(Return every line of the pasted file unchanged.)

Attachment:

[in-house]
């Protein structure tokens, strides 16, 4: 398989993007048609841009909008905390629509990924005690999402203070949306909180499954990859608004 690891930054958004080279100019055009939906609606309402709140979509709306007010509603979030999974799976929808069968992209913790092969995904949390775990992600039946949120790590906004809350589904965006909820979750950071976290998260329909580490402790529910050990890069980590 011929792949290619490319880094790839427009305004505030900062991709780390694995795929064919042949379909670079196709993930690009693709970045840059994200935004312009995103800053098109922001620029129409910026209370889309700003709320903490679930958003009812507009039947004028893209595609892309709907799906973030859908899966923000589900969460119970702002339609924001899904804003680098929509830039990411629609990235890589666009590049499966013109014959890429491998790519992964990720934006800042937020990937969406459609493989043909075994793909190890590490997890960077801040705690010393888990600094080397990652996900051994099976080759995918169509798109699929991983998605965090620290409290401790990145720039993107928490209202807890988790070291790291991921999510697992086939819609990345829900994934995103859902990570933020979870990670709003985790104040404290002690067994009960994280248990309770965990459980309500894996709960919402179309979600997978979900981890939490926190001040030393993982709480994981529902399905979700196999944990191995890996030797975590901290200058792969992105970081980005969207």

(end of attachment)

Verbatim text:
[in-house]
């Protein structure tokens, strides 16, 4: 398989993007048609841009909008905390629509990924005690999402203070949306909180499954990859608004 690891930054958004080279100019055009939906609606309402709140979509709306007010509603979030999974799976929808069968992209913790092969995904949390775990992600039946949120790590906004809350589904965006909820979750950071976290998260329909580490402790529910050990890069980590 011929792949290619490319880094790839427009305004505030900062991709780390694995795929064919042949379909670079196709993930690009693709970045840059994200935004312009995103800053098109922001620029129409910026209370889309700003709320903490679930958003009812507009039947004028893209595609892309709907799906973030859908899966923000589900969460119970702002339609924001899904804003680098929509830039990411629609990235890589666009590049499966013109014959890429491998790519992964990720934006800042937020990937969406459609493989043909075994793909190890590490997890960077801040705690010393888990600094080397990652996900051994099976080759995918169509798109699929991983998605965090620290409290401790990145720039993107928490209202807890988790070291790291991921999510697992086939819609990345829900994934995103859902990570933020979870990670709003985790104040404290002690067994009960994280248990309770965990459980309500894996709960919402179309979600997978979900981890939490926190001040030393993982709480994981529902399905979700196999944990191995890996030797975590901290200058792969992105970081980005969207």